We arrived on the west side of the U.S. Capitol Building at about 12:30 PM and joined with some small groups engaged in worship and prayer. There were people from specific contested states praying for truth and integrity in the political process. People were worshipping the Lord in spirit and truth. There were small but sincere crowds gathered together earnestly petitioning Heaven for Liberty and Justice for all. We stood with these groups for some time and entreated the Lord.

A good friend of mine, who works for one of the Department Of Blanks, wife had contacted him, informing him of my presence in D.C. He contacted me and invited our group to visit his office and tour their facility. He instructed us to find a Metro stop and take it to his location. Unfortunately, the cell signal for my AT&T phone was inconsistent at best and the battery drained so quickly I hesitated to utilize its functionality, especially the camera and video, and had me on a bit of a wild-goose-chase finding the Metro. When we finally located the entrance and were walking toward it a couple of policemen engaged us. One of them was extremely excited and adamantly, to the point of belligerence, instructed us to turn around as there was a supposed bomb threat in the area.

I was complying but trying to ask him how to get around the threat to make it to our destination. The officer was intolerant. He would not allow me to ask him anything and kept barking orders demanding our compliance, which we were doing. As we retreated toward the Capitol, a female officer was very kind, offering advice on a path to our destination. We made it back to the corner of Independence and 1st St. SE. (Note: my friend suggested the bomb threats were manufactured to keep the protesters in an agitated state of confusion since it was so close to a Metro station that the station entrance was closed to the public.)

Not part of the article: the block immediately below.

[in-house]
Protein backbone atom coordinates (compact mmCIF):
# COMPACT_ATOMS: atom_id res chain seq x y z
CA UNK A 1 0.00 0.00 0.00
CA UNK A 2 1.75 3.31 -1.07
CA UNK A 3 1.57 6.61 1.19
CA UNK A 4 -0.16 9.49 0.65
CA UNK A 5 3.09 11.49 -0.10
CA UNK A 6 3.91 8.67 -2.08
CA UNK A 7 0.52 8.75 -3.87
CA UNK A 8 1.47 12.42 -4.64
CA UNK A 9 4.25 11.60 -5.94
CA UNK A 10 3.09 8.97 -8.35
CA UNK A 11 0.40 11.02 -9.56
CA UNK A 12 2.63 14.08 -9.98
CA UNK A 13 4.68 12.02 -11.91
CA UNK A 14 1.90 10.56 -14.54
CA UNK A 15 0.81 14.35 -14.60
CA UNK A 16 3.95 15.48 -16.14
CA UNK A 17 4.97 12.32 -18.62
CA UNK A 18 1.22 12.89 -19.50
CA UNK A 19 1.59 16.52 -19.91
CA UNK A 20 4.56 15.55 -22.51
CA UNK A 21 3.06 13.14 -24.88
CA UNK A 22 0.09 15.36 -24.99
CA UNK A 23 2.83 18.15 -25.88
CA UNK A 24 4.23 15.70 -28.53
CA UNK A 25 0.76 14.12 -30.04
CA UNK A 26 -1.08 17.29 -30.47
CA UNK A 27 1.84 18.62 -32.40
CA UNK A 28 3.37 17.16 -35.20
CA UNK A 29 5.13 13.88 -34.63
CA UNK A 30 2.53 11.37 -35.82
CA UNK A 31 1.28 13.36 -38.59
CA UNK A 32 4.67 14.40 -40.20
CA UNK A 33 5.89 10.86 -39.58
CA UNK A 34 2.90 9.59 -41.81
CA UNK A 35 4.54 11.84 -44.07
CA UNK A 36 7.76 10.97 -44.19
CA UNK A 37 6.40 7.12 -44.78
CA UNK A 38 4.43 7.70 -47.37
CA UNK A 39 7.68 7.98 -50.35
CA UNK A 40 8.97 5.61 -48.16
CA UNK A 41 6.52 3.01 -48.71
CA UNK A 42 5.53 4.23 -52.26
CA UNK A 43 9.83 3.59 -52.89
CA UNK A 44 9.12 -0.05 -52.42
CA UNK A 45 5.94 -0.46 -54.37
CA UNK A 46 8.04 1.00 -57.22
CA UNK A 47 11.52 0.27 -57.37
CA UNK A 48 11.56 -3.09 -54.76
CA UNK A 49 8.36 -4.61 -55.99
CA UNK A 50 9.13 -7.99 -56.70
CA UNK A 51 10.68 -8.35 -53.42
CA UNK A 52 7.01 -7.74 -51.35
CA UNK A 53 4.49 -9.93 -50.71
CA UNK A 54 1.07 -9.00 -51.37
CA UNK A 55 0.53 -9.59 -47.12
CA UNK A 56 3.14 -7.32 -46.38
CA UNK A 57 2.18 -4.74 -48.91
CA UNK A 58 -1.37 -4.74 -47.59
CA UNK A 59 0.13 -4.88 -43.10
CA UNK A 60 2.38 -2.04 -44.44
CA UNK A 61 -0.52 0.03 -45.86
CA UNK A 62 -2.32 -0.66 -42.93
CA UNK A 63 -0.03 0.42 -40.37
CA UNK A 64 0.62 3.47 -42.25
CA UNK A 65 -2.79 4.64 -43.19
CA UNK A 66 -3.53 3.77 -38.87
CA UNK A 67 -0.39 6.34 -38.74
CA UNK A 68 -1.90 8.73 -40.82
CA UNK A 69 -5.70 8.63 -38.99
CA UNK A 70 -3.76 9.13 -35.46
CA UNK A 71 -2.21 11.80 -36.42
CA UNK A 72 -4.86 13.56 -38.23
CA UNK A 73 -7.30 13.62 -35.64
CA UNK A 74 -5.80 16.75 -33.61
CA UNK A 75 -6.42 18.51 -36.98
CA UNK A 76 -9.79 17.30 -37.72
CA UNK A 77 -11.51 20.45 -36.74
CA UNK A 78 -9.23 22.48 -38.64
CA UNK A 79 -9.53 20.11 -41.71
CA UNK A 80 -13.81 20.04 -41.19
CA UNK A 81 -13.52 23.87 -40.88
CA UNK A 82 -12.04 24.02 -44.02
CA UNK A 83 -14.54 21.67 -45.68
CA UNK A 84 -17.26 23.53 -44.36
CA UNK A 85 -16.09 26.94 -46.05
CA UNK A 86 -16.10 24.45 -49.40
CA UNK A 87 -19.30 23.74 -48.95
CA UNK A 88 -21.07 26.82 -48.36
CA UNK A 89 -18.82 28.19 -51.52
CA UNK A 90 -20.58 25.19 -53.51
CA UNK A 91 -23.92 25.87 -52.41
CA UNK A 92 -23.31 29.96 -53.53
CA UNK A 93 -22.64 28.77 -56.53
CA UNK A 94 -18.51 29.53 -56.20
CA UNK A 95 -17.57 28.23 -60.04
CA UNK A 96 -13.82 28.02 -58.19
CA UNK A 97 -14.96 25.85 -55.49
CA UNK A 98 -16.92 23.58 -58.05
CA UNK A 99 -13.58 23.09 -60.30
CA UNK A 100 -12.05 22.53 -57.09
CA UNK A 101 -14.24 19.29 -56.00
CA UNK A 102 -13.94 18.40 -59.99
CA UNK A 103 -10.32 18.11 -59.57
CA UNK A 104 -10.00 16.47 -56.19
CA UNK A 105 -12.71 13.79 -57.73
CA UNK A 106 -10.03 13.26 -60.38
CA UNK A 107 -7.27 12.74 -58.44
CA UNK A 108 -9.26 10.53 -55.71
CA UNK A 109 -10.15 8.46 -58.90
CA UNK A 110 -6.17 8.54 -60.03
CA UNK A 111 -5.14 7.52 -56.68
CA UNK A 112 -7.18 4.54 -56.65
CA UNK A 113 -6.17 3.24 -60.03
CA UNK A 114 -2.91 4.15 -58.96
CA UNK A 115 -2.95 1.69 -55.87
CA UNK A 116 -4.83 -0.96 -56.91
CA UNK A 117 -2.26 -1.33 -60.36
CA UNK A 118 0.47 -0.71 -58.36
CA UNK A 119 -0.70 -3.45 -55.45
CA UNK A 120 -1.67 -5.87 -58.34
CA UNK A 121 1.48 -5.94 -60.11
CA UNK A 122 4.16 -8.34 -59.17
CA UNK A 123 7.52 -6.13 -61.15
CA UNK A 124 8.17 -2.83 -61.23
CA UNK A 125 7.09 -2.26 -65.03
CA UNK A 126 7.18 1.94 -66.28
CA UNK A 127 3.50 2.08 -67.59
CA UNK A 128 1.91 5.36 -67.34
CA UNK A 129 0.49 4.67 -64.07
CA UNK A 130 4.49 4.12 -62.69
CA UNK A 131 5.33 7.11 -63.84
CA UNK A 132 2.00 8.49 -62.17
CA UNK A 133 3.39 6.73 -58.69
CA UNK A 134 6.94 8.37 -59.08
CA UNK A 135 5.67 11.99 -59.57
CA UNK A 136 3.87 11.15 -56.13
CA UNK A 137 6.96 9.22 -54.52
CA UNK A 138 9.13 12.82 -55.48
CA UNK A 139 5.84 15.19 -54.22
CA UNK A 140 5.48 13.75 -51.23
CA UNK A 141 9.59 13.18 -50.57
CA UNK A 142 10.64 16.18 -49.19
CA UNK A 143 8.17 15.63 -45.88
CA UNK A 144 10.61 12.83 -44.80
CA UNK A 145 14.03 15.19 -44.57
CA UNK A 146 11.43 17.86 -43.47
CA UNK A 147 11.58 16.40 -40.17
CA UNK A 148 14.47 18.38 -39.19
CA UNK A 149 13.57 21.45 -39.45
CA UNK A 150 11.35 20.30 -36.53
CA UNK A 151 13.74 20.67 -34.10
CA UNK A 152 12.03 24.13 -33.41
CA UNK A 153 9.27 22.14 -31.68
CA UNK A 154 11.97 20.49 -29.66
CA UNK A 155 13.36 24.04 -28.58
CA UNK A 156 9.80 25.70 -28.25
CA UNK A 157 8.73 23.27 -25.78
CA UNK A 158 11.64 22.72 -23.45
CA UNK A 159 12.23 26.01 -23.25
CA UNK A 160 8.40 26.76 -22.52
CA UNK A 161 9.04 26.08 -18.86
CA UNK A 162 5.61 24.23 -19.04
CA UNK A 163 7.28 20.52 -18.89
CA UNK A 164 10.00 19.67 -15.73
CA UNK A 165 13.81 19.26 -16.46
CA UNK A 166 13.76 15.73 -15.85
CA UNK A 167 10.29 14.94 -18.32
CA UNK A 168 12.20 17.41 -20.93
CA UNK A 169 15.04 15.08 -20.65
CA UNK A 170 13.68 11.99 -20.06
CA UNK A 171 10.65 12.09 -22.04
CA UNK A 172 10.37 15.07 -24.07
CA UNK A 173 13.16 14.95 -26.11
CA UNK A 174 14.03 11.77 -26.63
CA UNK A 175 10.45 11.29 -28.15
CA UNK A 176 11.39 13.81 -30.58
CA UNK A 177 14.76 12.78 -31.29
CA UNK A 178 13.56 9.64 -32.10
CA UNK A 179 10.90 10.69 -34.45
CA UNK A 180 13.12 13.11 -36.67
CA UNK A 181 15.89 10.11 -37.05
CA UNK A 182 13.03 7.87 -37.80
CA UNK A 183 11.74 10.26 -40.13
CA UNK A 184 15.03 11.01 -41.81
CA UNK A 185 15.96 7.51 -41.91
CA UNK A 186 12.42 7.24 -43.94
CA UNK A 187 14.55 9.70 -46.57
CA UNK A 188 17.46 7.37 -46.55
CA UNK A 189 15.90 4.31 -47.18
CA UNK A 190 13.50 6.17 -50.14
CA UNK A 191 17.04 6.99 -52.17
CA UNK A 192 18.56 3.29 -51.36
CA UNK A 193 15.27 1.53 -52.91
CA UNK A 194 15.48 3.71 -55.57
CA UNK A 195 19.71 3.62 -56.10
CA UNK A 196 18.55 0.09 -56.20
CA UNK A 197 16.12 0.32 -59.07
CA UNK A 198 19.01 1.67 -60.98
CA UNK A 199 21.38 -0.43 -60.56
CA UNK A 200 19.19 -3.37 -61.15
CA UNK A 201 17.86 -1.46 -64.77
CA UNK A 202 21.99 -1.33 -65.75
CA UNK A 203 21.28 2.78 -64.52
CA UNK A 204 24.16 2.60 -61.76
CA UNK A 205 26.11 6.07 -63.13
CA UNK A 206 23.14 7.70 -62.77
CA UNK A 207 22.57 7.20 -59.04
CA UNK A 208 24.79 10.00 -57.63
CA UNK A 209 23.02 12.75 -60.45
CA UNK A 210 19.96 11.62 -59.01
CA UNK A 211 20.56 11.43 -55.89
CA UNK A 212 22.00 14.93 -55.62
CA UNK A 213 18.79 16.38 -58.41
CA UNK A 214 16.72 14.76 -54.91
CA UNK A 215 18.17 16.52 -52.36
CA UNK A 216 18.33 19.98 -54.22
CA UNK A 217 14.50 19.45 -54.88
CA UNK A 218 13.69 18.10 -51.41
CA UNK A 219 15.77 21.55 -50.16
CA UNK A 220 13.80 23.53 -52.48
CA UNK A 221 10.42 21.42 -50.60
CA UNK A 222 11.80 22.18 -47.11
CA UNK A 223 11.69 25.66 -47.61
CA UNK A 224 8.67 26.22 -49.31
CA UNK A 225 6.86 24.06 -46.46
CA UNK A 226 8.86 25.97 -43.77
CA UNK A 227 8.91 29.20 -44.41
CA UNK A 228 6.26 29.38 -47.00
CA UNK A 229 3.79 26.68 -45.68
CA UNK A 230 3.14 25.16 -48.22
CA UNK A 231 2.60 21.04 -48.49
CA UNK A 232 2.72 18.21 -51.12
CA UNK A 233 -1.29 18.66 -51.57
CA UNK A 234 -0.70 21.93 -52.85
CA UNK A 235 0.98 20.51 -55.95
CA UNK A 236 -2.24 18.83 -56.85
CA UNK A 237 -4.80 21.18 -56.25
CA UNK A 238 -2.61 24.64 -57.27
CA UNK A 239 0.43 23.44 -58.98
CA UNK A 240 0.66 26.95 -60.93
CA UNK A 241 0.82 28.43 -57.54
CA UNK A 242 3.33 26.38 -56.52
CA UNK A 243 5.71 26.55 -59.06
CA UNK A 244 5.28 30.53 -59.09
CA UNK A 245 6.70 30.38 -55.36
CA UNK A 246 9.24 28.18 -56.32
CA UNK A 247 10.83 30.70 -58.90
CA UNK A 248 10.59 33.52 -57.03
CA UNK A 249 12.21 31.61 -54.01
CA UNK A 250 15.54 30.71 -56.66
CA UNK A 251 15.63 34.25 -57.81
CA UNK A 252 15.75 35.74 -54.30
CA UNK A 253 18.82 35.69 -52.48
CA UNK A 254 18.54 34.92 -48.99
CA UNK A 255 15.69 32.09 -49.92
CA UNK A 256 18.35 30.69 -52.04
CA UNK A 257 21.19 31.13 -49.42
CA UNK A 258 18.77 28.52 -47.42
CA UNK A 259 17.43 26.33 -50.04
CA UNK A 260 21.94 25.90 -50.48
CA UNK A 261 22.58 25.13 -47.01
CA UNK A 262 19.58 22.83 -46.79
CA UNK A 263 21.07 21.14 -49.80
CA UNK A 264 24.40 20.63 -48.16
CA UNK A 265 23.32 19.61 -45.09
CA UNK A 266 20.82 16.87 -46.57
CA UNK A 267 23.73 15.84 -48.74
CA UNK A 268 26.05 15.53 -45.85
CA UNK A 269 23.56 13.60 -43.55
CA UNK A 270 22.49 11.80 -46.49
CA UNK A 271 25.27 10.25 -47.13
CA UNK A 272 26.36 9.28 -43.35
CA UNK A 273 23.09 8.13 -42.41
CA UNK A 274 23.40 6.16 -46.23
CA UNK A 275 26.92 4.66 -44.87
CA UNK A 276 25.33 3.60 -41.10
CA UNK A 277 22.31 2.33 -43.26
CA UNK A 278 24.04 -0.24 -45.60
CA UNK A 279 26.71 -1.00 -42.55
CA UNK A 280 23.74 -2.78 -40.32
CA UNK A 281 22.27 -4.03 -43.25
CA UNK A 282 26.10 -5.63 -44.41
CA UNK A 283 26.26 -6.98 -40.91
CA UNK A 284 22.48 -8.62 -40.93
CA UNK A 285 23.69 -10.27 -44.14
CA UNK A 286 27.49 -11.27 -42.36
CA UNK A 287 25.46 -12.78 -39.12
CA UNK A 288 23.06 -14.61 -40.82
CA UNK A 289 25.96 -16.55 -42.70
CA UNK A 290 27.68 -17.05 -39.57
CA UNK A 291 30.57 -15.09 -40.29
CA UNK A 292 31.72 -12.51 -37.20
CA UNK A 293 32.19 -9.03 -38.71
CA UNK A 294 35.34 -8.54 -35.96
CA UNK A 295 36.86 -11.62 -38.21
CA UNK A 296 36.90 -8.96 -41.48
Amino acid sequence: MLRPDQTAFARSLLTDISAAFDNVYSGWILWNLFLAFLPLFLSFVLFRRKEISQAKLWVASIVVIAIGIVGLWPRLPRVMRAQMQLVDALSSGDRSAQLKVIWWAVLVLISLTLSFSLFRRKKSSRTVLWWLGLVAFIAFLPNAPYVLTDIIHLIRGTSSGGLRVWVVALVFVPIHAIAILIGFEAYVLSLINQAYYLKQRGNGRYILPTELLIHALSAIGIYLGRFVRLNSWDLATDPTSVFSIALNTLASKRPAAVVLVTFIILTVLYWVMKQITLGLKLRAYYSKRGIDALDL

While trying to communicate with my friend and get some semblance of organization, a police officer guarding the National Archives pulls us aside and warns us not to go around the Capitol because Antifa has infiltrated the other side and were engaged in violent actions.

My friend from the Department of… and I were working on getting us transportation to his location.

My 15-year-old daughter makes a statement: “Oh my gosh, they are climbing the steps of the Capitol!”

We were standing on the corner and had a perfect view of the U.S. Capitol Building’s west side.

I turned around and declared, “oh my, they breached the police line and are climbing the Capitol steps.”

My daughter replied, “yeah, that is what I just said.”

We witnessed the march of “protestors” climbing the steps of the building. It was surreal. These agitators were not the peaceful, prayerful people we had engaged less than 30 minutes previously. These were provocateurs who appeared to be invited up the steps and cause confusion.

We could hear the pop of tear gas canisters and the roar of an agitated throng. It is an interesting phenomenon where regular Joe’s can get caught up in the mob mentality and engage in behavior that otherwise would not be considered acceptable. We never felt threatened or fearful that violence would find us in that corner, although emergency vehicles were whizzing by us at an alarming pace. We had no idea what was transpiring on the west side of the Capitol building.